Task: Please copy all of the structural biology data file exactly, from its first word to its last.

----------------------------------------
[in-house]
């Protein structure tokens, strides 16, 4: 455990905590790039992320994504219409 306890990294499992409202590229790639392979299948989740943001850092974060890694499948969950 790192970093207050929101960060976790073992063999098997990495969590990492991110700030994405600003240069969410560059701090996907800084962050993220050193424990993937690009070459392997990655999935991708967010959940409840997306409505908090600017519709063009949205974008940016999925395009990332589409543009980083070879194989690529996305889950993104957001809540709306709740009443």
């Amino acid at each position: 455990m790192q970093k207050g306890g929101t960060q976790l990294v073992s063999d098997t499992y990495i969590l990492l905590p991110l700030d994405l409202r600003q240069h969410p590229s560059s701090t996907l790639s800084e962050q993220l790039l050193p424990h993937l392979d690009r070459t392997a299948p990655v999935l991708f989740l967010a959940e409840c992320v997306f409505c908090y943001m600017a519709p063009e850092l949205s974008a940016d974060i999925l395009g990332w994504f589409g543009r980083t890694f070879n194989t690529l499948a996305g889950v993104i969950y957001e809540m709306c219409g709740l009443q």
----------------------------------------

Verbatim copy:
[in-house]
């Protein structure tokens, strides 16, 4: 455990905590790039992320994504219409 306890990294499992409202590229790639392979299948989740943001850092974060890694499948969950 790192970093207050929101960060976790073992063999098997990495969590990492991110700030994405600003240069969410560059701090996907800084962050993220050193424990993937690009070459392997990655999935991708967010959940409840997306409505908090600017519709063009949205974008940016999925395009990332589409543009980083070879194989690529996305889950993104957001809540709306709740009443």
């Amino acid at each position: 455990m790192q970093k207050g306890g929101t960060q976790l990294v073992s063999d098997t499992y990495i969590l990492l905590p991110l700030d994405l409202r600003q240069h969410p590229s560059s701090t996907l790639s800084e962050q993220l790039l050193p424990h993937l392979d690009r070459t392997a299948p990655v999935l991708f989740l967010a959940e409840c992320v997306f409505c908090y943001m600017a519709p063009e850092l949205s974008a940016d974060i999925l395009g990332w994504f589409g543009r980083t890694f070879n194989t690529l499948a996305g889950v993104i969950y957001e809540m709306c219409g709740l009443q």